Count it all joy, my brothers, when you meet trials of various kinds, for you know that the testing of your faith produces steadfastness. And let steadfastness have its full effect, that you may be perfect and complete, lacking in nothing.James 1:2-4 ESV
Imagine having a perfect marriage, a union lacking in nothing. It’s what we’re all after, isn’t it? What does a perfect marriage look like? Movies and romance novels certainly try to define it for us, social media displays the perfect marriage for us in pictures and short video clips, but how does God define a perfect marriage? And how do we get there?
Steadfastness. This verse helps us see the connection between a marriage that is perfect and complete, lacking in nothing and steadfastness. But what exactly is meant by steadfastness?
When I pause on a word in scripture to ponder its meaning, I always find it helpful to look at the words used in other translations. The NIV version translates is as perseverance, NASB uses the word endurance, and the NKJV interprets the word as patience, but none of them truly capture the meaning of the original Greek work hupomeno. Hupomeno is a compound word, which when broken down can help uncover a deeper understanding of this verse. Hupo means under, and meno means remain, so when you put them together, hupomeno means to ‘remain under.’ It’s the idea of staying under the weight of a challenge or a struggle, as opposed to walking away or giving up. It’s bearing up under the pressure points of life, standing firm and not giving way when the heaviness or burdens increase.
Our lives are filled with circumstances that exert pressure on us. Marriage itself can cause stress, but add to it the challenging of managing work and family responsibilities and you start to feel the tensions rise. Financial burdens and middle of the night feedings, aging parents and adolescence—they all add more and more pressure onto our marriages. Couple those tensions with the added burden of the unexpected crisis—a health concern, children in trouble, a flooded basement, and the pressure can be overwhelming. It makes you want to scream. An insensitive comment is made, a harsh response is thrown, and suddenly you find yourself looking for an escape. The more the pressure, the more we desire to get away. We start looking for an exit.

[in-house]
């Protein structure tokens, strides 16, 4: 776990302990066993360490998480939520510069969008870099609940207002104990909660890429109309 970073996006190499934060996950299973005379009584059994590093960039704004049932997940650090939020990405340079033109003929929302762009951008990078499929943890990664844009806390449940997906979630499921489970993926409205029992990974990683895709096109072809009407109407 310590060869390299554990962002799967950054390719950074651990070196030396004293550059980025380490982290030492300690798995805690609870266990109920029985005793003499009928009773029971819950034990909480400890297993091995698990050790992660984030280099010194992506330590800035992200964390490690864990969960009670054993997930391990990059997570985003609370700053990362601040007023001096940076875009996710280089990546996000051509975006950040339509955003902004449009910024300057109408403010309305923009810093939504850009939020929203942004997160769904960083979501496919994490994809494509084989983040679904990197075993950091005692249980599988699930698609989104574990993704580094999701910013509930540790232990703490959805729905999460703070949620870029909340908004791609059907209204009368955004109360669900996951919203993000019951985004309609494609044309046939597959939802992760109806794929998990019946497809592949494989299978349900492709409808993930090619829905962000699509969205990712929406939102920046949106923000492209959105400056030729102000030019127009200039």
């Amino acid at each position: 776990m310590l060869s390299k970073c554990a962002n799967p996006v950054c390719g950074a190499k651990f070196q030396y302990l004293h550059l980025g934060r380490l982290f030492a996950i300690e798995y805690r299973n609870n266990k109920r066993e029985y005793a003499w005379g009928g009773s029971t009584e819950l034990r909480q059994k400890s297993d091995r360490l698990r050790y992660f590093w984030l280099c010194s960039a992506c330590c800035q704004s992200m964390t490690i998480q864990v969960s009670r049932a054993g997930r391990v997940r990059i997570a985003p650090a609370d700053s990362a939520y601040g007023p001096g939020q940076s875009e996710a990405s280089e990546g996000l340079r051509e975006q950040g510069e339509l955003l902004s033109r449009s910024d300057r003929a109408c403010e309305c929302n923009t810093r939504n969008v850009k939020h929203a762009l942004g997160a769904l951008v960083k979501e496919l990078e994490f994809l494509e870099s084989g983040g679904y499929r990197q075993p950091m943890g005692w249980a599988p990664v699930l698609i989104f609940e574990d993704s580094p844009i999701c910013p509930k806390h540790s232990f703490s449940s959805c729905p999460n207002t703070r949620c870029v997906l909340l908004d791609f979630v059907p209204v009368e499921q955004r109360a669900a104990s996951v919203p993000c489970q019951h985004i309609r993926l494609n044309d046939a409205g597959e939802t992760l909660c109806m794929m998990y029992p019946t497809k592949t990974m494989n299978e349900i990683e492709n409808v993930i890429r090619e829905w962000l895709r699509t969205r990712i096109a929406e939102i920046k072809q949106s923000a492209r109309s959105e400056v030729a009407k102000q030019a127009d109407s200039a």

And our off-ramps are as varied as the rollercoaster we’re riding—some look to the bottle as an escape, some to a glass. Some look in the refrigerator, some look for the exit at the mall. Still others look for an escape in an activity that takes you far from the house, some throw themselves into their work, while others look to a relationship that makes you forget all that you have going on at home. When the tensions rise, we want to run. We want to quit.
But God tells us to stay. He wants us to bear up under the pressure because everything He has that’s good for us flows through the tension. Hupomeno is the path that leads to a marriage lacking in nothing, it’s how we reach perfection because it is the pressure that changes us. Rather than running, if we only learned to stop and open our eyes in the moments when the trials seem to be the greatest, we would find the supernatural power to transform our hearts. We grow a little more like Him in those moments, and we find His peace and His joy.
Don’t run from the pressure, embrace it. Take a breath, sit down in the mess, humble yourself, and you’ll find the way forward to a perfect marriage, lacking in nothing.
Press on – you are loved 💗